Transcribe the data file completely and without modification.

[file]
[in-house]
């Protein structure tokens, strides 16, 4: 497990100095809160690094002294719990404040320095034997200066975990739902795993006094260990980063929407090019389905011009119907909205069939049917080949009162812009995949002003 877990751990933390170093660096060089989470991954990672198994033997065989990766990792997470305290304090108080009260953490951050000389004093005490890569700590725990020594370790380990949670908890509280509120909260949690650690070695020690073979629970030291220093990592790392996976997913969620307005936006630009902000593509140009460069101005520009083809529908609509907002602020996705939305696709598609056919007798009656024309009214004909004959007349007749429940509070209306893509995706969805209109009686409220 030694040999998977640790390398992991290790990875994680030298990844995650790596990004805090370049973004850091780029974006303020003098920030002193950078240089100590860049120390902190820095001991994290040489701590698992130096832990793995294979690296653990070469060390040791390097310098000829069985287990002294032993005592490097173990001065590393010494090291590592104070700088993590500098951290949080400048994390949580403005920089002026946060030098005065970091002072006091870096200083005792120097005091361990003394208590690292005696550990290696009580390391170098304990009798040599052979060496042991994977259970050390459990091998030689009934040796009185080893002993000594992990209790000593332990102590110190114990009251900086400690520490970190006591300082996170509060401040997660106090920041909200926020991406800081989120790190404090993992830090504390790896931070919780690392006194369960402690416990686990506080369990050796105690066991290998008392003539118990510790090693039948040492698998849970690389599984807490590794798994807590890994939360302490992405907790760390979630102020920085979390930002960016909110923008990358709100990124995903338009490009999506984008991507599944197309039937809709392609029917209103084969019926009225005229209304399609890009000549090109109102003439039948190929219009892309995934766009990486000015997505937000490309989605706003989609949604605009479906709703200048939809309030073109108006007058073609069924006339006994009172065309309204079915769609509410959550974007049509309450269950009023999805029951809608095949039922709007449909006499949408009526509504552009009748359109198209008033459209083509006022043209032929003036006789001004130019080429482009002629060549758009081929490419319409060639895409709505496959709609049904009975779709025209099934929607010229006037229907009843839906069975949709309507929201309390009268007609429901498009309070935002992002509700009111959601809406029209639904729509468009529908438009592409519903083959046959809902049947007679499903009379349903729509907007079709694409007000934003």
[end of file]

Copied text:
[in-house]
């Protein structure tokens, strides 16, 4: 497990100095809160690094002294719990404040320095034997200066975990739902795993006094260990980063929407090019389905011009119907909205069939049917080949009162812009995949002003 877990751990933390170093660096060089989470991954990672198994033997065989990766990792997470305290304090108080009260953490951050000389004093005490890569700590725990020594370790380990949670908890509280509120909260949690650690070695020690073979629970030291220093990592790392996976997913969620307005936006630009902000593509140009460069101005520009083809529908609509907002602020996705939305696709598609056919007798009656024309009214004909004959007349007749429940509070209306893509995706969805209109009686409220 030694040999998977640790390398992991290790990875994680030298990844995650790596990004805090370049973004850091780029974006303020003098920030002193950078240089100590860049120390902190820095001991994290040489701590698992130096832990793995294979690296653990070469060390040791390097310098000829069985287990002294032993005592490097173990001065590393010494090291590592104070700088993590500098951290949080400048994390949580403005920089002026946060030098005065970091002072006091870096200083005792120097005091361990003394208590690292005696550990290696009580390391170098304990009798040599052979060496042991994977259970050390459990091998030689009934040796009185080893002993000594992990209790000593332990102590110190114990009251900086400690520490970190006591300082996170509060401040997660106090920041909200926020991406800081989120790190404090993992830090504390790896931070919780690392006194369960402690416990686990506080369990050796105690066991290998008392003539118990510790090693039948040492698998849970690389599984807490590794798994807590890994939360302490992405907790760390979630102020920085979390930002960016909110923008990358709100990124995903338009490009999506984008991507599944197309039937809709392609029917209103084969019926009225005229209304399609890009000549090109109102003439039948190929219009892309995934766009990486000015997505937000490309989605706003989609949604605009479906709703200048939809309030073109108006007058073609069924006339006994009172065309309204079915769609509410959550974007049509309450269950009023999805029951809608095949039922709007449909006499949408009526509504552009009748359109198209008033459209083509006022043209032929003036006789001004130019080429482009002629060549758009081929490419319409060639895409709505496959709609049904009975779709025209099934929607010229006037229907009843839906069975949709309507929201309390009268007609429901498009309070935002992002509700009111959601809406029209639904729509468009529908438009592409519903083959046959809902049947007679499903009379349903729509907007079709694409007000934003």